Then He tells the crowd around Him, “Truly, I say to you, among those born of women there has arisen no one greater than John the Baptist.” Church, know today in your often failing vision that God’s love for you has not diminished in the least.

It’s vital to us in our limited sight that we continue to trust God in what we do see. Sometimes that’s only possible when using hindsight. David knew this. He wrote in Psalm 13, “How long, O Lord? Will you forget me forever? How long will you hide your face from me? How long must I take counsel in my soul and have sorrow in my heart all the day? How long shall my enemy be exalted over me?”

David felt betrayed, abandoned, and unloved by God. He’d lost sight of Him completely. Did he wallow in despair, feeling sorry for himself that God had left? No! He said “But I have trusted in your steadfast love; my heart shall rejoice in your salvation. I will sing to the Lord, because he has dealt bountifully with me.”

David is saying, I can’t see you now, God. I can’t. But I know you’re there, and you love me, and you’re for me, and I know this because of how you’ve treated me in the past.

Church, if God loves us so much that He sent His son for us, know that even in the darkest of times, when you see God the least, that’s He’s still there. He hasn’t left you.

So why the pain? Why the natural disasters? Why the sin running rampant across the globe? Can’t God stop it? Yes. And the fact that He doesn’t means that He has a purpose to it, even when we can’t see it. The same man born blind in John 9 wasn’t born that way because of his sin, or even his parents’ sin. He was born blind so that Jesus would be glorified in healing him. There’s a purpose to everything.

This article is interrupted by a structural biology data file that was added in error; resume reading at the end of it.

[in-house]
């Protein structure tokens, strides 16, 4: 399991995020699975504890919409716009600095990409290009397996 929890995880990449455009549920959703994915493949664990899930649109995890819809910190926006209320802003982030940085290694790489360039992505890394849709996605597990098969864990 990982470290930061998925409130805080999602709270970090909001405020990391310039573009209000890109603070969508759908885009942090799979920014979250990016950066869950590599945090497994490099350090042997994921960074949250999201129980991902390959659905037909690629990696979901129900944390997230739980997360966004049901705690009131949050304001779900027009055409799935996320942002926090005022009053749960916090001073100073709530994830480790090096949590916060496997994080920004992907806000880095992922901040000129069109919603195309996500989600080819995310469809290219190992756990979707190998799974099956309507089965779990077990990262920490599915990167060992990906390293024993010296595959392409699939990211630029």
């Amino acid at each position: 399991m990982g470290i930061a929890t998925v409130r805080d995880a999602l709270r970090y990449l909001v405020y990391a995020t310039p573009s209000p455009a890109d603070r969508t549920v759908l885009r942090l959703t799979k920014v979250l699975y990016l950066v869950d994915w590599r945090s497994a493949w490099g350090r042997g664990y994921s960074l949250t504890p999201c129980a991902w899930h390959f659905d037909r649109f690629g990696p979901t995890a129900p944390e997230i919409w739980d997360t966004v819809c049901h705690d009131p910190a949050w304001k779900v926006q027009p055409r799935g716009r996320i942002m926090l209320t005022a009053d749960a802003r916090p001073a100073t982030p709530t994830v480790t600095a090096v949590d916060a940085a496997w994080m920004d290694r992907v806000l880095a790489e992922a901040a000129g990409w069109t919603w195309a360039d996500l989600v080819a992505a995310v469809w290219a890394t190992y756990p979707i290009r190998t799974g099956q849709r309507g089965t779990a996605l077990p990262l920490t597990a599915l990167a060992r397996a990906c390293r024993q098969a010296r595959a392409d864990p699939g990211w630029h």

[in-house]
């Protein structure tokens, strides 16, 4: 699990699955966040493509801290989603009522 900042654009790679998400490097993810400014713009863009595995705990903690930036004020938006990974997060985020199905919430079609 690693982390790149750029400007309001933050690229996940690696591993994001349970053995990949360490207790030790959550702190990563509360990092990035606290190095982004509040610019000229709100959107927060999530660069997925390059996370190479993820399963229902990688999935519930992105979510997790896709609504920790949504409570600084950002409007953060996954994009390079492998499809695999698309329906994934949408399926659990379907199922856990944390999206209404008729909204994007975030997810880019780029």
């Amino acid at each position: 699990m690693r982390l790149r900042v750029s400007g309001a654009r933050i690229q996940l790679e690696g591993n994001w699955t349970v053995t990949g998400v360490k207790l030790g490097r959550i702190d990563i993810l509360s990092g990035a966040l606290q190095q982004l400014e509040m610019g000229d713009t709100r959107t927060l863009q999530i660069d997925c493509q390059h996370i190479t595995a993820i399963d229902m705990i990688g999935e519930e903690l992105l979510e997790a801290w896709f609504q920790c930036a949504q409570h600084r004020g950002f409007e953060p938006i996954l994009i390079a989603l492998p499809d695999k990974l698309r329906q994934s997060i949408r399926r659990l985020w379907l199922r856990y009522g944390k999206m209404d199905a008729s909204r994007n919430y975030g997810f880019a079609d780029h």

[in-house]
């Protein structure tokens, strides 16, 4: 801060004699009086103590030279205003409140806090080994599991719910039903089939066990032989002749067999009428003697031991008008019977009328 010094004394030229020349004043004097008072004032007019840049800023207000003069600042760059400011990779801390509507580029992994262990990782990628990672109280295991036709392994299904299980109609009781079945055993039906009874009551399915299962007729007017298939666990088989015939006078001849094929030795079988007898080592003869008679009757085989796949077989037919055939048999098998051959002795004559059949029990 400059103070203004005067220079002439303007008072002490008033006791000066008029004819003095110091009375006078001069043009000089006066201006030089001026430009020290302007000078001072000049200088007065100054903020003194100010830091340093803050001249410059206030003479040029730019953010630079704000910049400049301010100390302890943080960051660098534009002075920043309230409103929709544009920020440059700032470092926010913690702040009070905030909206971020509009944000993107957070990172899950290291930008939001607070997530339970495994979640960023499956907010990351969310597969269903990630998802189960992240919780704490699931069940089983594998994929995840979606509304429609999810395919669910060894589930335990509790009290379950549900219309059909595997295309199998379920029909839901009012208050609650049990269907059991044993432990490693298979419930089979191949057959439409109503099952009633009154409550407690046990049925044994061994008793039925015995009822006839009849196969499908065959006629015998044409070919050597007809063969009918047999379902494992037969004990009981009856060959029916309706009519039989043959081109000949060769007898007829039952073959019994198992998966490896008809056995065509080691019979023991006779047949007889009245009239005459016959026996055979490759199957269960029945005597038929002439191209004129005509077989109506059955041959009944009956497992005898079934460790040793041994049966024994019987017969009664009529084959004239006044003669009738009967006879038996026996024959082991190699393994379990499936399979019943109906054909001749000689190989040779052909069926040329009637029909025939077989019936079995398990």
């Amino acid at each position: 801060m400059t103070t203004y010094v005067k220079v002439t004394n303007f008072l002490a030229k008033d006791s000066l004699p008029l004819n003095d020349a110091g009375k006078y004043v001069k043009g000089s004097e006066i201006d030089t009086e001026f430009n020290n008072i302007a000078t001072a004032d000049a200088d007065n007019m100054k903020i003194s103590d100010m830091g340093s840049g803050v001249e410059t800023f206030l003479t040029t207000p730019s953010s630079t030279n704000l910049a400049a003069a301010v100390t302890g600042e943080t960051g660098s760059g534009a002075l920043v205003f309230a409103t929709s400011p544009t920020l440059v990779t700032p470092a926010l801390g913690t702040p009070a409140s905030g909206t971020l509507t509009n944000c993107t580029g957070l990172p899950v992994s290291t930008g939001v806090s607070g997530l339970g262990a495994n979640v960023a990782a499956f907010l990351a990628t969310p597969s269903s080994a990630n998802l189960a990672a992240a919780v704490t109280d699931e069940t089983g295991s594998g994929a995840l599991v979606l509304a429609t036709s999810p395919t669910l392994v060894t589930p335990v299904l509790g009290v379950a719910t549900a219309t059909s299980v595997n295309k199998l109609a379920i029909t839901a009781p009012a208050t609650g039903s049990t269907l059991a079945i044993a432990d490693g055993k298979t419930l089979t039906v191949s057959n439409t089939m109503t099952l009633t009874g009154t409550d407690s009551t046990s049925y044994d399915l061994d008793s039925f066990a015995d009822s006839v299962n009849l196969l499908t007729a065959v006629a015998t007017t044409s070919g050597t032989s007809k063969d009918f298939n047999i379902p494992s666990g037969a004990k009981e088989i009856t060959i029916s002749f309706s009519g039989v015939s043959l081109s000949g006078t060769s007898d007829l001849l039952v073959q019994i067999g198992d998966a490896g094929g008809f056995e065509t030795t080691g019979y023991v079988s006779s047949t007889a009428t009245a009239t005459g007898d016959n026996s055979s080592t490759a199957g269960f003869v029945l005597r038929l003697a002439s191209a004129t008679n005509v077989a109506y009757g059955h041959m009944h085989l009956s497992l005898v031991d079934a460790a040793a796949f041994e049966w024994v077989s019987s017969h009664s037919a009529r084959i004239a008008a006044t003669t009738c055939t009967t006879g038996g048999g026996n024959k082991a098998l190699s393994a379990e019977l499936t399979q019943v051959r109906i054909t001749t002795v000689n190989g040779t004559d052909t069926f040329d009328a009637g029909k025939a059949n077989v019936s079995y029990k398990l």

John Piper says it like this: “God governs the course of history so that, in the long run, His glory will be more fully displayed and His people more fully satisfied than would have been the case in any other world. If we look only at the way things are now in the present era of this fallen world, this is not the best-of-all-possible worlds. But if we look at the whole course of history, from creation to redemption to eternity and beyond, and see the entirety of God’s plan, it is the best-of-all-possible plans and leads to the best-of-all-possible eternities. And therefore this universe (and the events that happen in it from creation into eternity, taken as a whole) is the best-of-all-possible-worlds.”

Spiritual sight comes in stages- trust that God is love and God is good, even when we still don’t see it.

That raises a final question for us this morning, which is this: “What can we do to see better?” Anything? Do we grit our teeth and deal with the hand we’re dealt? Do we try to recall God’s presence in the past and draw our present strength from it?

Well, I think there’s a few things we can do. Firstly is this- we can go to God. Mark tells us that this man was brought to Jesus because he needed to see. We can do the same, through a variety of means that God has given us.